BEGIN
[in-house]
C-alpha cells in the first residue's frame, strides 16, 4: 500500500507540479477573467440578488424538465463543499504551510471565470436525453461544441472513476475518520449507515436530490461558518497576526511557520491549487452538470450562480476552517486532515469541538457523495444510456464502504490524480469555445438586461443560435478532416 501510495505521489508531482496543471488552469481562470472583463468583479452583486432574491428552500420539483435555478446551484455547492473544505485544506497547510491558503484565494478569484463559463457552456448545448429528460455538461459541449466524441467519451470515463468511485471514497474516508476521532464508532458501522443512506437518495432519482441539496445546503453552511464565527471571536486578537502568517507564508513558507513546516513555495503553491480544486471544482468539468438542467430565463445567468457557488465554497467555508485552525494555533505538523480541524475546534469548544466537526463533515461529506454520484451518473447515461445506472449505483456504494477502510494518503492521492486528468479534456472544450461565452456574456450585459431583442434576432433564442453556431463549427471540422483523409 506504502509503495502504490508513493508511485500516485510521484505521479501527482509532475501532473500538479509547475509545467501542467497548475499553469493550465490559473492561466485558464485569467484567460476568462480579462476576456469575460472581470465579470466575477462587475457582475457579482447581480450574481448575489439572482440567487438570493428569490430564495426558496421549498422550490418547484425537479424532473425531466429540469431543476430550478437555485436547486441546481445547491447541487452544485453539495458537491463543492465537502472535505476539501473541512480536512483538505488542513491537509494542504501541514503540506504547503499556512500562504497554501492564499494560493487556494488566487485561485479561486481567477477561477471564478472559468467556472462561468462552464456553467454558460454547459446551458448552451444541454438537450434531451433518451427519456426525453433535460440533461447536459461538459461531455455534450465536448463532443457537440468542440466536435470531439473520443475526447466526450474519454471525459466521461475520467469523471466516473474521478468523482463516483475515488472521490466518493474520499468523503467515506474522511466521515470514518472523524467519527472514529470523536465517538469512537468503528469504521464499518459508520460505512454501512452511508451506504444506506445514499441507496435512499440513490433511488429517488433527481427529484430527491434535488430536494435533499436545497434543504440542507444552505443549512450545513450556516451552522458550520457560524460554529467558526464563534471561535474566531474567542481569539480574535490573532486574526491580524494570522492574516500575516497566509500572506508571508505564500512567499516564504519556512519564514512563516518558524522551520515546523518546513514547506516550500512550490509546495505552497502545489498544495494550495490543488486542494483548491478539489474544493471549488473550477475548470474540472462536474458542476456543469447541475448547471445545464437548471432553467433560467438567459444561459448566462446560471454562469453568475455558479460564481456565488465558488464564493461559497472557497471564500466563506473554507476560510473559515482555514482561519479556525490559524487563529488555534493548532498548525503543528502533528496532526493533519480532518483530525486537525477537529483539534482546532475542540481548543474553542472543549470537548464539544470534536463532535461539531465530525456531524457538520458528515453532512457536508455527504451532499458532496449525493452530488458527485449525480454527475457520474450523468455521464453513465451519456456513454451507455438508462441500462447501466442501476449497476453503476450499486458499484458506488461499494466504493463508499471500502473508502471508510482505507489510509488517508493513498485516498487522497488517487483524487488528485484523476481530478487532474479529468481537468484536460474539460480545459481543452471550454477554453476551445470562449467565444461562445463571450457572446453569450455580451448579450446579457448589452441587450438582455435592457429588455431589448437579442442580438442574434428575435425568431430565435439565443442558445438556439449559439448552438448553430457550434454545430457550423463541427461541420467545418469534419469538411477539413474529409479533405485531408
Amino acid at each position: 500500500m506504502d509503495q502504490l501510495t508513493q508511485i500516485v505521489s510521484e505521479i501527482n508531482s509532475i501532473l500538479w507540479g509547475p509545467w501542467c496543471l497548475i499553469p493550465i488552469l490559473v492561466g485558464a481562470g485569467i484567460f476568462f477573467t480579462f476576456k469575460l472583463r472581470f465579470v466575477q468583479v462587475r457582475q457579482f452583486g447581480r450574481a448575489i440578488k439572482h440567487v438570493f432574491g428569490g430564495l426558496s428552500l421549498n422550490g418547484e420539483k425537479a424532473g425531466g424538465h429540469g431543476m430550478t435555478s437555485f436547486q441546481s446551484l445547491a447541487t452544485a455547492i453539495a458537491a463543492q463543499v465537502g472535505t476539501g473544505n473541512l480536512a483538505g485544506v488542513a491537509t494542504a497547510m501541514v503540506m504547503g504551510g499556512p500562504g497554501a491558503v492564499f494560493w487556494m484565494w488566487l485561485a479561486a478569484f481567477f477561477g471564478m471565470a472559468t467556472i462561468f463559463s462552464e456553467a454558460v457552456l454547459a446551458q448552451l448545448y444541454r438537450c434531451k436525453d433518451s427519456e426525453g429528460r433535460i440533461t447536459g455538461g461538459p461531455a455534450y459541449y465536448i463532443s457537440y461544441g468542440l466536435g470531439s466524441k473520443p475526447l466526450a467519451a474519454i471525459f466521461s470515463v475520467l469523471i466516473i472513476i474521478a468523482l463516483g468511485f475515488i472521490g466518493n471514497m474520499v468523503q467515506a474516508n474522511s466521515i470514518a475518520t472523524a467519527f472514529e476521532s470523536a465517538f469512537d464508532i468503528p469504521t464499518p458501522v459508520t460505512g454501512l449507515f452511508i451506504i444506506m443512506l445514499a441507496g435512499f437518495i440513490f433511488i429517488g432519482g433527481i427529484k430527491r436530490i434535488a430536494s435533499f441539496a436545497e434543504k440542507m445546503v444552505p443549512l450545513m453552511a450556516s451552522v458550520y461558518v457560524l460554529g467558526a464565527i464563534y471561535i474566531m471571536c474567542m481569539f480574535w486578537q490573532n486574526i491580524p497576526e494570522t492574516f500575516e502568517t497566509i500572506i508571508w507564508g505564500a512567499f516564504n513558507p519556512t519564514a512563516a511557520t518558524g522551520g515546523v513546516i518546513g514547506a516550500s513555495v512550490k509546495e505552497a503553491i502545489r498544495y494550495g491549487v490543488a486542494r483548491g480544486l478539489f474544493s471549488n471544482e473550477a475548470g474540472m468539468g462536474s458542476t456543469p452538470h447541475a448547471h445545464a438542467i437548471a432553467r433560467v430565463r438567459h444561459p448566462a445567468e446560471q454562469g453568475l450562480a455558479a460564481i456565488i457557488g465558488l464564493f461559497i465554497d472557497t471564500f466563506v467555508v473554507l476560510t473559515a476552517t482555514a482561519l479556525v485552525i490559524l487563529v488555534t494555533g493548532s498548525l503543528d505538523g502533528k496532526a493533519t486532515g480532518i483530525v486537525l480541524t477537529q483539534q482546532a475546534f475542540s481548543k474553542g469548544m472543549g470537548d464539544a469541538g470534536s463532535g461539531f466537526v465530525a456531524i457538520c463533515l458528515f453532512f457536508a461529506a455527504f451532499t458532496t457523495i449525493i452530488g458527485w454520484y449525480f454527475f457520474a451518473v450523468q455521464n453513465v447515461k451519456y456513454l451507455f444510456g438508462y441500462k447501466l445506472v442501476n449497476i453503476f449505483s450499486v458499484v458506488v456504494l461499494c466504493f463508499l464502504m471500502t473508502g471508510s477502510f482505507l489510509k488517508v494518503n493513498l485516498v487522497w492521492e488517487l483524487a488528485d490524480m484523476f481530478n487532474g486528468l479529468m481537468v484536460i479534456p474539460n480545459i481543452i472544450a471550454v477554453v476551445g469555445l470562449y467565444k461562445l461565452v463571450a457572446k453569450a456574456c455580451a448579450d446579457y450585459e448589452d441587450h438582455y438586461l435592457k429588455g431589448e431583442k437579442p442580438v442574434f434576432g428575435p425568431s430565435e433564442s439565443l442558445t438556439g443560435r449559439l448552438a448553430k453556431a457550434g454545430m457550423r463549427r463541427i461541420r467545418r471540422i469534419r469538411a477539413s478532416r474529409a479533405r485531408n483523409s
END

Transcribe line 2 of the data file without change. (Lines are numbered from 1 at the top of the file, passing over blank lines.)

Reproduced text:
C-alpha cells in the first residue's frame, strides 16, 4: 500500500507540479477573467440578488424538465463543499504551510471565470436525453461544441472513476475518520449507515436530490461558518497576526511557520491549487452538470450562480476552517486532515469541538457523495444510456464502504490524480469555445438586461443560435478532416 501510495505521489508531482496543471488552469481562470472583463468583479452583486432574491428552500420539483435555478446551484455547492473544505485544506497547510491558503484565494478569484463559463457552456448545448429528460455538461459541449466524441467519451470515463468511485471514497474516508476521532464508532458501522443512506437518495432519482441539496445546503453552511464565527471571536486578537502568517507564508513558507513546516513555495503553491480544486471544482468539468438542467430565463445567468457557488465554497467555508485552525494555533505538523480541524475546534469548544466537526463533515461529506454520484451518473447515461445506472449505483456504494477502510494518503492521492486528468479534456472544450461565452456574456450585459431583442434576432433564442453556431463549427471540422483523409 506504502509503495502504490508513493508511485500516485510521484505521479501527482509532475501532473500538479509547475509545467501542467497548475499553469493550465490559473492561466485558464485569467484567460476568462480579462476576456469575460472581470465579470466575477462587475457582475457579482447581480450574481448575489439572482440567487438570493428569490430564495426558496421549498422550490418547484425537479424532473425531466429540469431543476430550478437555485436547486441546481445547491447541487452544485453539495458537491463543492465537502472535505476539501473541512480536512483538505488542513491537509494542504501541514503540506504547503499556512500562504497554501492564499494560493487556494488566487485561485479561486481567477477561477471564478472559468467556472462561468462552464456553467454558460454547459446551458448552451444541454438537450434531451433518451427519456426525453433535460440533461447536459461538459461531455455534450465536448463532443457537440468542440466536435470531439473520443475526447466526450474519454471525459466521461475520467469523471466516473474521478468523482463516483475515488472521490466518493474520499468523503467515506474522511466521515470514518472523524467519527472514529470523536465517538469512537468503528469504521464499518459508520460505512454501512452511508451506504444506506445514499441507496435512499440513490433511488429517488433527481427529484430527491434535488430536494435533499436545497434543504440542507444552505443549512450545513450556516451552522458550520457560524460554529467558526464563534471561535474566531474567542481569539480574535490573532486574526491580524494570522492574516500575516497566509500572506508571508505564500512567499516564504519556512519564514512563516518558524522551520515546523518546513514547506516550500512550490509546495505552497502545489498544495494550495490543488486542494483548491478539489474544493471549488473550477475548470474540472462536474458542476456543469447541475448547471445545464437548471432553467433560467438567459444561459448566462446560471454562469453568475455558479460564481456565488465558488464564493461559497472557497471564500466563506473554507476560510473559515482555514482561519479556525490559524487563529488555534493548532498548525503543528502533528496532526493533519480532518483530525486537525477537529483539534482546532475542540481548543474553542472543549470537548464539544470534536463532535461539531465530525456531524457538520458528515453532512457536508455527504451532499458532496449525493452530488458527485449525480454527475457520474450523468455521464453513465451519456456513454451507455438508462441500462447501466442501476449497476453503476450499486458499484458506488461499494466504493463508499471500502473508502471508510482505507489510509488517508493513498485516498487522497488517487483524487488528485484523476481530478487532474479529468481537468484536460474539460480545459481543452471550454477554453476551445470562449467565444461562445463571450457572446453569450455580451448579450446579457448589452441587450438582455435592457429588455431589448437579442442580438442574434428575435425568431430565435439565443442558445438556439449559439448552438448553430457550434454545430457550423463541427461541420467545418469534419469538411477539413474529409479533405485531408